http://www.nacollawfirmblog.com/business-transactions/the-oral-contract

Things I’ve learned about Business.

1) If you are a sole proprietor, under NO circumstances let ANYONE else try to do your job. I have learned that nothing ever good comes out of trying to delegate tasks in a sole proprietary business. If you’re the only person working that business and you have 0 employees, I guarantee you, things will not work out for you to try and let someone else try to do your job without hiring and training them for it. For instance, if you are supposed to deliver something to a customer, DO NOT give it to someone else to do just because you’re all friends or they’re going that way, or they work together, or whatever the point. The fact of the matter is you need to remain professional at all times and follow through on your business endeavors, remember, these are the people that could be referring you to their friends or cutting you down.

2) Find a niche. Nothing is harder in business than competition. In today’s economy there are very few unique ideas, however, once you find what you’re good at, stick with it. You’ll get more business that way. Being a jack of many trades and an ace of none will run you around until you’re dizzy. Once you find your focal point, it also becomes easier to advertise for.

3) Get off your duff and ADVERTISE! Everything you do, everyday, needs to be an advertisement. Every person you meet, find some way to bring up your business (casually) and attempt to give out your card or in some cases product depending on what your business is. It’s always a good investment to buy clothing, accessories-like bags, car clings, and/or other products which daily show new potential clients or customers your name, logo, or other branding. They can also be conversation pieces if you have your products with you.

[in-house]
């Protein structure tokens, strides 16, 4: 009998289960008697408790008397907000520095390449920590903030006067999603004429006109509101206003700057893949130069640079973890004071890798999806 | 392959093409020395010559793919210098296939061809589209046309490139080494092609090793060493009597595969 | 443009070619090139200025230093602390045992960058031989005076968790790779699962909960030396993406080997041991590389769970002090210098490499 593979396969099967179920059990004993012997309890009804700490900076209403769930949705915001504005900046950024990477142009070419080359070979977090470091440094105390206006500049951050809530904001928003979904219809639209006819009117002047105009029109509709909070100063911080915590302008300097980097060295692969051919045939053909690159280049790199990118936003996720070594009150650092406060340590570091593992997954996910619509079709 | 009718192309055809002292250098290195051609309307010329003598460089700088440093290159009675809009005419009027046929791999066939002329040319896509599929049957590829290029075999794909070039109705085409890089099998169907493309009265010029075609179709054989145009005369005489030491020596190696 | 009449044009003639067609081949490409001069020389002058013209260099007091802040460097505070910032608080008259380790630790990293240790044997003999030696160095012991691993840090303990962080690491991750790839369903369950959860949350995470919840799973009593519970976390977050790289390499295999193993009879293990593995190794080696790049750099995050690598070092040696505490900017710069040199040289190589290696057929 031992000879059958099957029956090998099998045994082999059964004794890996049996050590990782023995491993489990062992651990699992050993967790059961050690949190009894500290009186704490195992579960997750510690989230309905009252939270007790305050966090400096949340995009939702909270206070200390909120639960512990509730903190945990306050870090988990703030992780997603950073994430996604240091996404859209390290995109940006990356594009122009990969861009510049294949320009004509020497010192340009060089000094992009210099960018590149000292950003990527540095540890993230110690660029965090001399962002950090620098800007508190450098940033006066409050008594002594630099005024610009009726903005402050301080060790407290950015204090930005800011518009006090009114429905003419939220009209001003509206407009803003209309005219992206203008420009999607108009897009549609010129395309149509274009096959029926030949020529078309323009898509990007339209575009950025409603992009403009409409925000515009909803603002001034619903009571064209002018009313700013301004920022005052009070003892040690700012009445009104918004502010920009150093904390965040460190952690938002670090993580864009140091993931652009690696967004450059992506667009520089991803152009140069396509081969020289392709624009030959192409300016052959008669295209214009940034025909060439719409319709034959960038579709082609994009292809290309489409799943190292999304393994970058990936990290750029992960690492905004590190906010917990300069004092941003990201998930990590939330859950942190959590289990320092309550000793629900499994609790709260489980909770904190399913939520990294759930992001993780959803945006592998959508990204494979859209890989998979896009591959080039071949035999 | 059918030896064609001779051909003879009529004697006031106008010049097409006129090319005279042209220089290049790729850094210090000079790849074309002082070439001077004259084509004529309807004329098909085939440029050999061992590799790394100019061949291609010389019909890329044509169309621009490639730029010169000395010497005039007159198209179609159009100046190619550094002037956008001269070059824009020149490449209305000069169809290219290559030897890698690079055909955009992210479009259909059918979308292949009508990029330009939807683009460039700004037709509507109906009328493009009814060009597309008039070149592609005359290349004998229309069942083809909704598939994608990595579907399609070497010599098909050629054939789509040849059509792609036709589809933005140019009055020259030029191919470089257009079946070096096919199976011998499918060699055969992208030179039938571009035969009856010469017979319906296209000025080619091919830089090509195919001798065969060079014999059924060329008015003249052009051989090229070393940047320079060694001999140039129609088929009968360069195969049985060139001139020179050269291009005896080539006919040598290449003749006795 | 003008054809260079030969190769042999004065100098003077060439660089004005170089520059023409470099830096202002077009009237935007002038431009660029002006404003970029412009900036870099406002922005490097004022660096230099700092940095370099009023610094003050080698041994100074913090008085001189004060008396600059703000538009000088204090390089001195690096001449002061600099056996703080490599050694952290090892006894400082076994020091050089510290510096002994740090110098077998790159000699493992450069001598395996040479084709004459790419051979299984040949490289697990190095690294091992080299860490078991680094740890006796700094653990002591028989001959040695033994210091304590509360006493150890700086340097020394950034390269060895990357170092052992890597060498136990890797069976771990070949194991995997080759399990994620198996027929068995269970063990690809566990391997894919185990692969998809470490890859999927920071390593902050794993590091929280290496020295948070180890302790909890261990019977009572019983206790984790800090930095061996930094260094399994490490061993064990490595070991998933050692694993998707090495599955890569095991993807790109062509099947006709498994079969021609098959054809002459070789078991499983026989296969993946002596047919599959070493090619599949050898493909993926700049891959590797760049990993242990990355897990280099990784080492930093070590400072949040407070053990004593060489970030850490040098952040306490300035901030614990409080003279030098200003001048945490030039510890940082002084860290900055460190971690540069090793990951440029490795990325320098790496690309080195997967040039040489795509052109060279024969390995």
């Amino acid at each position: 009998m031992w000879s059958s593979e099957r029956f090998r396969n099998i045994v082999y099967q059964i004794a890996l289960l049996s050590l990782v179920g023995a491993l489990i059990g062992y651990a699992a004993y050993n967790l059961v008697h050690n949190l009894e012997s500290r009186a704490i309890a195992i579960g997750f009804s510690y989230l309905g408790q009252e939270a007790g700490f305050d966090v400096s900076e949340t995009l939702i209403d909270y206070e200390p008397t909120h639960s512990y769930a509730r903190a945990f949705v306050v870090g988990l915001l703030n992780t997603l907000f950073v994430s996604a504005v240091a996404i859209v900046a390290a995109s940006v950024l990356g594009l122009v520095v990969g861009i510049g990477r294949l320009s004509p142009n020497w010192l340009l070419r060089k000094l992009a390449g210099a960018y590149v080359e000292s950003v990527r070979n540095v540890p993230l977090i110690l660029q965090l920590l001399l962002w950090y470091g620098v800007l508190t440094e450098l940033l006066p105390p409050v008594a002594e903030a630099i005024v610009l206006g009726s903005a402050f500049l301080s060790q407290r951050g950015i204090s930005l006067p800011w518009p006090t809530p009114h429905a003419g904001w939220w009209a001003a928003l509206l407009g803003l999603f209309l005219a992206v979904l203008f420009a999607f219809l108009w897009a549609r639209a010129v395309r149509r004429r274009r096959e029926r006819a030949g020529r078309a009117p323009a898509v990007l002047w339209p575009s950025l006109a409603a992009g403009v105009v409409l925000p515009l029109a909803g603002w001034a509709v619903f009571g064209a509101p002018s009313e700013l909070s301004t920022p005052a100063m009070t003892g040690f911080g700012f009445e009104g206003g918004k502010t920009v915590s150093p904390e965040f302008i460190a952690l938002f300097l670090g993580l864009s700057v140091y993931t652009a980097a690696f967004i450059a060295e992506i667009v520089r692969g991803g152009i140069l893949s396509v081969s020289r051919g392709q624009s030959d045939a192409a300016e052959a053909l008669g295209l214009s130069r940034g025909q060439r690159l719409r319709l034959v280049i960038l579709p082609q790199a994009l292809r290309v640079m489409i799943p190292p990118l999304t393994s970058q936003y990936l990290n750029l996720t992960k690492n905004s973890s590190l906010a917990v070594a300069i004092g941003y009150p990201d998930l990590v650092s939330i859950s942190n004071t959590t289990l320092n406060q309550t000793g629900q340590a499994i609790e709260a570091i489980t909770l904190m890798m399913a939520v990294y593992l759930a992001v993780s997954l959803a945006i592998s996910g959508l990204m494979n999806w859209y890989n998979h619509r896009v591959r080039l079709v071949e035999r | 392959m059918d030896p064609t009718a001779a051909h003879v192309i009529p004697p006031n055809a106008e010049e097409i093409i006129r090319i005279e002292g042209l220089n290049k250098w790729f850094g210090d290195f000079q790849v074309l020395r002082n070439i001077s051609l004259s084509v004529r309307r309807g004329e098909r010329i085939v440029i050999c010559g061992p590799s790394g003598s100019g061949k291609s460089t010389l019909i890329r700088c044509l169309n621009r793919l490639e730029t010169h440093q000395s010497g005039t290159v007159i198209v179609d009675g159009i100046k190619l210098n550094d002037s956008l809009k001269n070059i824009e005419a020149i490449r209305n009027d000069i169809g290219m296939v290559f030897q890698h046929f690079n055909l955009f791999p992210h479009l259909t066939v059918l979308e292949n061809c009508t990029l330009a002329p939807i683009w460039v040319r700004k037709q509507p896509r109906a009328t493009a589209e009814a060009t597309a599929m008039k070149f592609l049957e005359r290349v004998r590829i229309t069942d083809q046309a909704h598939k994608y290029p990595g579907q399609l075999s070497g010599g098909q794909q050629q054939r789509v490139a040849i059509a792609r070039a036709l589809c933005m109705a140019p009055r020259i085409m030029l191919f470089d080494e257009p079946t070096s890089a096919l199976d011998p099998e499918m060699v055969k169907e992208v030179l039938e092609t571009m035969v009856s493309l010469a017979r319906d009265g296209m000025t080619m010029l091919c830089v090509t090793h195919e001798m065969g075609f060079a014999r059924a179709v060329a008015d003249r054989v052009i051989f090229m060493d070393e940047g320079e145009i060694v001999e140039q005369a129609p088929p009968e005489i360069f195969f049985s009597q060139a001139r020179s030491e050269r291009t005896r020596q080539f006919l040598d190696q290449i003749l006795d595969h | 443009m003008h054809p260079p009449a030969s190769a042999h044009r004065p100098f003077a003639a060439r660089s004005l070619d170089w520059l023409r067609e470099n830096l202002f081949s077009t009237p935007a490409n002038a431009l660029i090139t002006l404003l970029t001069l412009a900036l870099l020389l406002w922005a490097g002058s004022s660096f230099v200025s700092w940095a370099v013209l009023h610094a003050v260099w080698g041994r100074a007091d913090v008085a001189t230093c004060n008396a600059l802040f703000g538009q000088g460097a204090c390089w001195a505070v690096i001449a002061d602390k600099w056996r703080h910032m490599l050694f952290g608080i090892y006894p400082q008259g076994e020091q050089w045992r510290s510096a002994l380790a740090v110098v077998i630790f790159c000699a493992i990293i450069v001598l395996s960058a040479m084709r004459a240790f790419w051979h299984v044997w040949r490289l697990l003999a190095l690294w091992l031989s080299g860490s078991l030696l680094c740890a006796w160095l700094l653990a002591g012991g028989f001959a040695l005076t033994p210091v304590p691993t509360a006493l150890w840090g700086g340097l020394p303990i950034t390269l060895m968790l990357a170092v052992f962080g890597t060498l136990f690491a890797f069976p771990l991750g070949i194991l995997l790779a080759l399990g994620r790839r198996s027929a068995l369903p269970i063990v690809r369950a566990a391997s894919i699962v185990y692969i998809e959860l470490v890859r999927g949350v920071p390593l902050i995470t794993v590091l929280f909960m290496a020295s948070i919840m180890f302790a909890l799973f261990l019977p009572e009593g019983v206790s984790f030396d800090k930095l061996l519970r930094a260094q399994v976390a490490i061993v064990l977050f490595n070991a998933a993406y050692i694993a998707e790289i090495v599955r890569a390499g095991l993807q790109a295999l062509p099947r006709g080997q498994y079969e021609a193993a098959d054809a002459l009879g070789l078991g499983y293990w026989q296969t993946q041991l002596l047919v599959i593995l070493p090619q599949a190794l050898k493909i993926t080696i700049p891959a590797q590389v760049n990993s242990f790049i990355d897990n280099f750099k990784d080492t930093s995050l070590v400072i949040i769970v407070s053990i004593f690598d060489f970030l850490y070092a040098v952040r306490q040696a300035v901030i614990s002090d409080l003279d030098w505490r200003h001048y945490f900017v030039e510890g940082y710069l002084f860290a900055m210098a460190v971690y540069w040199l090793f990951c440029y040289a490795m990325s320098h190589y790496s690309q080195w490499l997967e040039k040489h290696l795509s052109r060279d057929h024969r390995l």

4) Do NOT be “in your face” about your business. People don’t like pushy salespeople, especially people they JUST meet; find a way to be suave and clever about it. I will post links in future blogs.

5) Do NOT get lazy. One of the biggest hurdles in being a sole proprietor is time management.

6) Be cautious in who you do business with. Do not get yourself affiliated with people who disrespect you OR your work, it’s terrible for your business and do not underestimate the power of “word of mouth.”

7) Don’t fear failure, embrace it. When you fail at something, LEARN from it, write down what made it fail and TRY again. Try a different approach the next time and avoid the costly errors you made the first.

8) Make lists and stick to them! Do the most important tasks on your list first and don’t forget to update them as needed and cross off things you accomplish as you go.

9) Make business connections, it is very important to meet lots of different people doing different things, you never know who could open up your inner circle or gain you a new client or what you could do for them. Don’t just take, GIVE too.

10) “ABLE”: Always Be Looking Employable. Since you should always be a walking advertisement and networking, you should always be looking like someone should hire you! First Impressions are everything. If you’re going to hand out your card to someone at WalMart, you had better not be in sweats!